In fenced-in areas, Basenjis should still be watched closely. They can scale fences in a single leap, but if that doesn't work, a curious Basenji will dig under the fence in search of new activities.
Like most other breeds of hound dogs, the Basenji is intelligent and independent and takes time to decide if he will follow a command. Patience and confidence are needed when working with a Basenji. Breeders recommend training and socialization as early as possible to introduce the dog to new people, animals and stimuli. They can grow up to be wary and untrusting of new people and situations if not properly trained.
Highly intelligent, Basenjis enjoy problem-solving activities. If not stimulated enough in this way, this breed will find ways to stimulate themselves, including opening (or even chewing through) cabinets to find food or toys. They excel in agility training as well as lure courses, where dogs chase a mechanical lure around an enclosed track or field.
Basenjis are not for the timid owner. They can be willful and dominant, so confidence is a must. Though they do not bark, Basenjis can howl and even scream, so this is by no means a silent breed.
Destructive behavior can often be a problem with this breed, so when leaving a Basenji alone, problem-solving toys and plenty of bones should be left behind for entertainment.
They can be territorial, thus making them wary of strangers. They can also be aggressive towards other animals, and because they enjoy chasing and hunting so much, families with cats or other small animals should probably not consider adopting a Basenji.
The Basenji is a small, short haired hunting dog from Africa. It is short backed and lightly built, appearing high on the leg compared to its length. The wrinkled head is proudly carried on a well arched neck and the tail is set high and curled. Elegant and graceful, the whole demeanor is one of poise and inquiring alertness. The balanced structure and the smooth musculature enables it to move with ease and agility. The Basenji hunts by both sight and scent. Characteristics--The Basenji should not bark but is not mute. The wrinkled forehead, tightly curled tail and swift, effortless gait (resembling a racehorse trotting full out) are typical of the breed. Faults--Any departure from the following points must be considered a fault, and the seriousness with which the fault is regarded is to be in exact proportion to its degree.
Size, Proportion, Substance
Ideal height for dogs is 17 inches and bitches 16 inches. Dogs 17 inches and bitches 16 inches from front of chest to point of buttocks. Approximate weight for dogs, 24 pounds and bitches, 22 pounds. Lightly built within this height to weight ratio.
The head is proudly carried. Eyes--Dark hazel to dark brown, almond shaped, obliquely set and farseeing. Rims dark. Ears--Small, erect and slightly hooded, of fine texture and set well forward on top of head. The skull is flat, well chiseled and of medium width, tapering toward the eyes. The foreface tapers from eye to muzzle with a perceptible stop. Muzzle shorter than skull, neither coarse nor snipy, but with rounded cushions. Wrinkles appear upon the forehead when ears are erect, and are fine and profuse. Side wrinkles are desirable, but should never be exaggerated into dewlap. Wrinkles are most noticeable in puppies, and because of lack of shadowing, less noticeable in blacks, tricolors and brindles. Nose--Black greatly desired. Teeth--Evenly aligned with a scissors bite.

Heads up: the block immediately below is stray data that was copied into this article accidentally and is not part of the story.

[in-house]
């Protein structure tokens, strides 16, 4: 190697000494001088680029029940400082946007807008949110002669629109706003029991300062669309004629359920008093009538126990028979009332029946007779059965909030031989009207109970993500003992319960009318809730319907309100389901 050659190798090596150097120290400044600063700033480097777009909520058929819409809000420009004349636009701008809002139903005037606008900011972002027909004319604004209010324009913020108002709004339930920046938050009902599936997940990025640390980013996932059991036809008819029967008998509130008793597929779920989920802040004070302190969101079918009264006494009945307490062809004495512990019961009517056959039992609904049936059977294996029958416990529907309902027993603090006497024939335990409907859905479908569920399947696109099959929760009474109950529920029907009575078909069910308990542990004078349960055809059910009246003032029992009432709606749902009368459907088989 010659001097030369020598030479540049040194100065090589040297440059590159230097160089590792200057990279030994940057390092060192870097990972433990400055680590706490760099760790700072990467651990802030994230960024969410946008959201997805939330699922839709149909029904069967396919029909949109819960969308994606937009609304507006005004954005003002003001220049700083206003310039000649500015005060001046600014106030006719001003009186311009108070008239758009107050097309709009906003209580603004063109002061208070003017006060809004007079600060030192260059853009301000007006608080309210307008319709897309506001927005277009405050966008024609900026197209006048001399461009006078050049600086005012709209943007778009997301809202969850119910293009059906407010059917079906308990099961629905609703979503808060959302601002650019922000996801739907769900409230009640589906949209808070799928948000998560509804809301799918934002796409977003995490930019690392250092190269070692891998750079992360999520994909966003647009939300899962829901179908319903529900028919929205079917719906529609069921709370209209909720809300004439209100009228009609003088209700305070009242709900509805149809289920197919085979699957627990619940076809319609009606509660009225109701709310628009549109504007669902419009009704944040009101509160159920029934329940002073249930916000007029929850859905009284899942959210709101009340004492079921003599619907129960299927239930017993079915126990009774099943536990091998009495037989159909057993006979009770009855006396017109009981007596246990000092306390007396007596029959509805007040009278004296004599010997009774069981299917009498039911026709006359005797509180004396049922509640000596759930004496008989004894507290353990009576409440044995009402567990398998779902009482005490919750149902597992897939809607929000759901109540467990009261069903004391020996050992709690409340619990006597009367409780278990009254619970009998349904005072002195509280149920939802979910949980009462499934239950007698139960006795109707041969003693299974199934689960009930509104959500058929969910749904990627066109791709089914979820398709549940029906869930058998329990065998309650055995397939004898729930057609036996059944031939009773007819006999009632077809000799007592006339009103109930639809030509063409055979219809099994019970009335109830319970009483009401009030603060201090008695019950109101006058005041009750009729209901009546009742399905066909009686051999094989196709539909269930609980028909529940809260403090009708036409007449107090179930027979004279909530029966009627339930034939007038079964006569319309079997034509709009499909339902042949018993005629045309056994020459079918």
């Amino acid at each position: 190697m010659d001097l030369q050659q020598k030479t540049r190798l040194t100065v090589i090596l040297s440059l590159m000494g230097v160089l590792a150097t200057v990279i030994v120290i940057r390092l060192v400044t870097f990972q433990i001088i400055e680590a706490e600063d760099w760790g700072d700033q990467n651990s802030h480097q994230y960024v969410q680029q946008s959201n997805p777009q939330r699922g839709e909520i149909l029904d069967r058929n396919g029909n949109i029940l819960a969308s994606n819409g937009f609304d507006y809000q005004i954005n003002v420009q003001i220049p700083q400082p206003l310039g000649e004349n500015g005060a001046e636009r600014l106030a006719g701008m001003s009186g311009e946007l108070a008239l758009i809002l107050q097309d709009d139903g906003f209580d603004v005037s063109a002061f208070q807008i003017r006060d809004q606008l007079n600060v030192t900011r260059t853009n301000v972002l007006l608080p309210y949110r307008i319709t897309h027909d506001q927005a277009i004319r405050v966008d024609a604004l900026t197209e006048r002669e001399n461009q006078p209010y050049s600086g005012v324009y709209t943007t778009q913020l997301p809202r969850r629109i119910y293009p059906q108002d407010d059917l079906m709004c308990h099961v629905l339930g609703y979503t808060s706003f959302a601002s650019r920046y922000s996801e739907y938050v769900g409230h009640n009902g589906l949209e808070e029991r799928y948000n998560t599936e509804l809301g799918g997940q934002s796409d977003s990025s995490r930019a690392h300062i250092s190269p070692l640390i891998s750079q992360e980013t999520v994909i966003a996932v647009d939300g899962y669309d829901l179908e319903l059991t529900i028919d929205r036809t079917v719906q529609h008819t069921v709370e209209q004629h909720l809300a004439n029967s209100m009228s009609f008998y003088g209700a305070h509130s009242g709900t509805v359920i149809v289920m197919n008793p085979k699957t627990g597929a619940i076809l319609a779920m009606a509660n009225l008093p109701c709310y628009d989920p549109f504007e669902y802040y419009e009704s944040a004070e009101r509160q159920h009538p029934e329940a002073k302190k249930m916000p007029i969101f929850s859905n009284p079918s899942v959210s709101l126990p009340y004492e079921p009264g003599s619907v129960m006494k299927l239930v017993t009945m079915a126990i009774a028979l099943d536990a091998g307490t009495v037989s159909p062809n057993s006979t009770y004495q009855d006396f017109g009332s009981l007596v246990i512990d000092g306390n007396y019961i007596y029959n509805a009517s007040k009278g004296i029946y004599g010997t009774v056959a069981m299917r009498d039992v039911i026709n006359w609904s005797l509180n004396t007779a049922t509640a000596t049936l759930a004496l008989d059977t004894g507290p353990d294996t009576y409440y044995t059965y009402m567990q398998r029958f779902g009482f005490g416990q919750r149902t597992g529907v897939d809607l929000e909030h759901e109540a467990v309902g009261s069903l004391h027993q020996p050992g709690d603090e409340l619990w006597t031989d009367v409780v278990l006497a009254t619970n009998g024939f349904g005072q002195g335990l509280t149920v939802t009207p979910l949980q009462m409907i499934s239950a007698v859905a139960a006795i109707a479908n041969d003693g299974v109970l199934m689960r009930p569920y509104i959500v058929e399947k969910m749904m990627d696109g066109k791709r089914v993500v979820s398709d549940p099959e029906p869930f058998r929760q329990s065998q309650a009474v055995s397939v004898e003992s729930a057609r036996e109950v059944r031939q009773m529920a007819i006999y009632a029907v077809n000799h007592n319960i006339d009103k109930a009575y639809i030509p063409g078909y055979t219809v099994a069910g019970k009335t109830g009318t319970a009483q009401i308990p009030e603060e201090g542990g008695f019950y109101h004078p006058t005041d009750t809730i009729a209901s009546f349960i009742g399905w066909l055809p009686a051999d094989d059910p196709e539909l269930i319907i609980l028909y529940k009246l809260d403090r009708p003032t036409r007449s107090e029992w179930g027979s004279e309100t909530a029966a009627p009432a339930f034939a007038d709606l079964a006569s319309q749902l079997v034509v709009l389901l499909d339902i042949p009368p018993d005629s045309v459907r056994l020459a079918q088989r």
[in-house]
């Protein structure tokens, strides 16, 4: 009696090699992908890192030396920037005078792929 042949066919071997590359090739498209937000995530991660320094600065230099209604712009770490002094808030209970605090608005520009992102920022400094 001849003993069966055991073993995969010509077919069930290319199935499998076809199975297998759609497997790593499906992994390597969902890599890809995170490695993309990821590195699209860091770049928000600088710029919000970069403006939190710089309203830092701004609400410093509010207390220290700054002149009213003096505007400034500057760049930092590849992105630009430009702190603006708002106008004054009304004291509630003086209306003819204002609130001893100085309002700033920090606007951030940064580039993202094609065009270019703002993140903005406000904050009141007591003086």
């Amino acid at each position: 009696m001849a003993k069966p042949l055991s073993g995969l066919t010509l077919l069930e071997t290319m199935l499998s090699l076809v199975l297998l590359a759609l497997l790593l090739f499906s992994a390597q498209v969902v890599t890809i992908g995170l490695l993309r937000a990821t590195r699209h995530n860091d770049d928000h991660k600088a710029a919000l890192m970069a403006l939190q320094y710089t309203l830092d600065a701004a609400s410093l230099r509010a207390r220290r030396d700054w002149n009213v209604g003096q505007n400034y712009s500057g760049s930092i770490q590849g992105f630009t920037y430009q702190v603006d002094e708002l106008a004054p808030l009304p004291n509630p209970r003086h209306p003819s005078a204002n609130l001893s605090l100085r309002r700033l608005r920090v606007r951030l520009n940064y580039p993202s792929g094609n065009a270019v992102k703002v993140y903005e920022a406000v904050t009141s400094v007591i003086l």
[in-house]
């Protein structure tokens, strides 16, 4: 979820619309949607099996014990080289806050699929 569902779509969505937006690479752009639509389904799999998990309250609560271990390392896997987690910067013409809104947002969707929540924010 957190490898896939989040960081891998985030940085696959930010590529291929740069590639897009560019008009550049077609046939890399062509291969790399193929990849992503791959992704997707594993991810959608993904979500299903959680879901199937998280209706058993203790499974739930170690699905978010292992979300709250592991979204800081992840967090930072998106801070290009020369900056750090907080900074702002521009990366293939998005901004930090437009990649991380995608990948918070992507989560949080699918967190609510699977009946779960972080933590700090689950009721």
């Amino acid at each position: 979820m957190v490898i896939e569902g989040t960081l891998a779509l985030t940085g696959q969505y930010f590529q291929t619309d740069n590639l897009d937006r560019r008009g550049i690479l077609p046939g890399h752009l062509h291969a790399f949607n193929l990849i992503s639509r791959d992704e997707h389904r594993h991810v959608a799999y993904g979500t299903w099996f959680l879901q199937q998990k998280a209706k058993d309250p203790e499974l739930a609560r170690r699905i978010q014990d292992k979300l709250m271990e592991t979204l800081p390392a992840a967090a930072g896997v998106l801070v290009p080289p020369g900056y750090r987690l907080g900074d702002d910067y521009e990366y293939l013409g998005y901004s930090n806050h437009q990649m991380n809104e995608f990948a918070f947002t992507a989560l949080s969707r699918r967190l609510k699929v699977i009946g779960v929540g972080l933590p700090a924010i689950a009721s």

Neck, Topline, Body
Neck of good length, well crested and slightly full at base of throat. Well set into shoulders. Topline--Back level. Body--Balanced with a short back, short coupled and ending in a definite waist. Ribs moderately sprung, deep to elbows and oval. Slight forechest in front of point of shoulder. Chest of medium width. Tail is set high on topline, bends acutely forward and lies well curled over to either side.
Shoulders moderately laid back. Shoulder blade and upper arm of approximately equal length. Elbows tucked firmly against brisket. Legs straight with clean fine bone, long forearm and well defined sinews. Pasterns of good length, strong and flexible. Feet--Small, oval and compact with thick pads and well arched toes. Dewclaws are usually removed.
Medium width, strong and muscular, hocks well let down and turned neither in nor out, with long second thighs and moderately bent stifles. Feet--Same as in "Forequarters."
Coat and Color
Coat short and fine. Skin very pliant. Color--Chestnut red; pure black; tricolor (pure black and chestnut red); or brindle (black stripes on a background of chestnut red); all with white feet, chest and tail tip. White legs, blaze and collar optional. The amount of white should never predominate over primary color. Color and markings should be rich, clear and well-defined, with a distinct line of demarcation between the black and red of tricolors and the stripes of brindles.
Swift, tireless trot. Stride is long, smooth, effortless and the topline remains level. Coming and going, the straight column of bones from shoulder joint to foot and from hip joint to pad remains unbroken, converging toward the centerline under the body. The faster the trot, the greater the convergence.
An intelligent, independent, but affectionate and alert breed. Can be aloof with strangers.
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Sources: American Kennel Club